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Rio review after blasting Aboriginal caves

Rio Tinto has launched a board-led review of its heritage management after recently destroying an ancient indigenous site to allow a mine expansion.

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Rio Tinto has launched a board-led review of its heritage management after recently destroying an ancient indigenous site to allow a mine expansion.

The destruction of ancient achaeology and native heritage has caused widespread protests (photo: ABC News)
The destruction of ancient achaeology and native heritage has caused widespread protests (photo: ABC News)

The review will be conducted by Michael L’Estrange AO, an independent non-executive director of Rio Tinto, and will seek input from Rio Tinto employees and the Puutu Kunti Kurrama and Pinikura people (PKKP). The firm said the review would be informed through engagement with indigenous leaders, traditional owners and subject matter experts.

 

“The review will focus on events at Juukan Gorge and appraise Rio Tinto’s internal heritage standards, procedures, reporting and governance, and will examine the company’s relationship and communications with the PKKP,” the company said.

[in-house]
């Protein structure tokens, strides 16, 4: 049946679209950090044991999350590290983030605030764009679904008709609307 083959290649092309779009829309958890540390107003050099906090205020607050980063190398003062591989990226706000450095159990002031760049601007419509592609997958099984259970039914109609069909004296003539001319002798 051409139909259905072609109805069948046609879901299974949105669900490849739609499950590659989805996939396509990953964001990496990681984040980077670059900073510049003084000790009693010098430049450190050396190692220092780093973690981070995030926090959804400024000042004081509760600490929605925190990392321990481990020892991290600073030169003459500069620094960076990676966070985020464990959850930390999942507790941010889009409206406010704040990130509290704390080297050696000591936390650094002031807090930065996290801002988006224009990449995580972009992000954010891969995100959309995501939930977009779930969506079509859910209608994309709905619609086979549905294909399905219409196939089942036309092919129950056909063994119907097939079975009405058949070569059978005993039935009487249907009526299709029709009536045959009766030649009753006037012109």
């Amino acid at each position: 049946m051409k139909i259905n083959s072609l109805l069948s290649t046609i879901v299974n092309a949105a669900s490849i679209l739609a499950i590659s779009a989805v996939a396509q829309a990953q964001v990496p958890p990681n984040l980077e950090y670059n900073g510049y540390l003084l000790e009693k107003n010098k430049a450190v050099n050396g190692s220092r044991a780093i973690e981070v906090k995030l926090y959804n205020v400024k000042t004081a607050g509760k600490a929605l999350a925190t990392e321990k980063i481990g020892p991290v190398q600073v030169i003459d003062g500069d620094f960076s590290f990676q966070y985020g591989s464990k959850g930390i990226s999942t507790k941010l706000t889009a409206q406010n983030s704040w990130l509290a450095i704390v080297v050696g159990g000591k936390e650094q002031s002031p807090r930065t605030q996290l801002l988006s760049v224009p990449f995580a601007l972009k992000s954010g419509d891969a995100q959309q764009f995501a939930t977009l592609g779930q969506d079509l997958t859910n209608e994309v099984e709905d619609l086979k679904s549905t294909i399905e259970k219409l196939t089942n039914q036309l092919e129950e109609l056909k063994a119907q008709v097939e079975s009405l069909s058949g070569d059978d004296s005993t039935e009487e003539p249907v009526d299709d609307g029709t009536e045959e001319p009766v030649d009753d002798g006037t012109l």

The review will commence immediately, with the final report targeted by October 2020, subject to completion of consultative processes with relevant stakeholders.

 

“The review will complement and inform Rio Tinto’s cooperation with the Inquiry by the Joint Standing Committee on Northern Australia. Rio Tinto will also continue to support the West Australian government’s planned reform of the Aboriginal Heritage Act 1972 (WA),” the firm added.

 

Simon Thompson, chairman of Rio Tinto, commented: “On behalf of the Rio Tinto board, I would like to apologise to the Puutu Kunti Kurrama and Pinikura people.

 

“The decision to conduct a board-led review of events at Juukan Gorge reflects our determination to learn lessons from what happened and to make any necessary improvements to our heritage processes and governance. I am very grateful to Michael for agreeing to conduct the review on behalf of the board.”

 

Jean-Sébastien Jacques, CEO of Rio Tinto, said: “Our immediate priority is to regain the trust of traditional owners, starting with the Puutu Kunti Kurrama and Pinikura people. We very much look forward to incorporating the findings of the board-led review into our heritage processes and approach.”

 

Michael L’Estrange AO has been an independent non-executive director of Rio Tinto since 2014. His other appointments have included Secretary to the Cabinet (1996-2000), Australian High Commissioner to the United Kingdom (2000-2005) and Secretary of the Department of Foreign Affairs and Trade (2005-2009).

 

Rio confirmed that the review will be made public.

 

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